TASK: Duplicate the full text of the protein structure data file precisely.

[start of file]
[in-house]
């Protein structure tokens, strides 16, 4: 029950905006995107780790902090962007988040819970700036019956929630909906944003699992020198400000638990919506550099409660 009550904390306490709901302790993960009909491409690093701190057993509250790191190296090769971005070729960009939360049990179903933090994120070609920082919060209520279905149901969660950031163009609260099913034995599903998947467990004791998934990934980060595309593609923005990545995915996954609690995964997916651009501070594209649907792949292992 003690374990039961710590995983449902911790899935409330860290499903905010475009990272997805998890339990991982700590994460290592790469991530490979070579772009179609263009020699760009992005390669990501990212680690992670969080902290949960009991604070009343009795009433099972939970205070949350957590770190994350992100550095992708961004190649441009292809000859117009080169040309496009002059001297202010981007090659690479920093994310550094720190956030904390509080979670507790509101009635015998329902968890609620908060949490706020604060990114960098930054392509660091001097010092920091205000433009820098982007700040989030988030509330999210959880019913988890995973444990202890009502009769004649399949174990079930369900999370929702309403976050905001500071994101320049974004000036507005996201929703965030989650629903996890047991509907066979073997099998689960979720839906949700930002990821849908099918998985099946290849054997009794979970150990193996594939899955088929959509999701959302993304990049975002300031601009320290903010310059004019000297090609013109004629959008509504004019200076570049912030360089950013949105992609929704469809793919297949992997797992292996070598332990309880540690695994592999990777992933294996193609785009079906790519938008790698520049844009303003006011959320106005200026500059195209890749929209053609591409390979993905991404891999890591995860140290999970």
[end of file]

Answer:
[in-house]
């Protein structure tokens, strides 16, 4: 029950905006995107780790902090962007988040819970700036019956929630909906944003699992020198400000638990919506550099409660 009550904390306490709901302790993960009909491409690093701190057993509250790191190296090769971005070729960009939360049990179903933090994120070609920082919060209520279905149901969660950031163009609260099913034995599903998947467990004791998934990934980060595309593609923005990545995915996954609690995964997916651009501070594209649907792949292992 003690374990039961710590995983449902911790899935409330860290499903905010475009990272997805998890339990991982700590994460290592790469991530490979070579772009179609263009020699760009992005390669990501990212680690992670969080902290949960009991604070009343009795009433099972939970205070949350957590770190994350992100550095992708961004190649441009292809000859117009080169040309496009002059001297202010981007090659690479920093994310550094720190956030904390509080979670507790509101009635015998329902968890609620908060949490706020604060990114960098930054392509660091001097010092920091205000433009820098982007700040989030988030509330999210959880019913988890995973444990202890009502009769004649399949174990079930369900999370929702309403976050905001500071994101320049974004000036507005996201929703965030989650629903996890047991509907066979073997099998689960979720839906949700930002990821849908099918998985099946290849054997009794979970150990193996594939899955088929959509999701959302993304990049975002300031601009320290903010310059004019000297090609013109004629959008509504004019200076570049912030360089950013949105992609929704469809793919297949992997797992292996070598332990309880540690695994592999990777992933294996193609785009079906790519938008790698520049844009303003006011959320106005200026500059195209890749929209053609591409390979993905991404891999890591995860140290999970």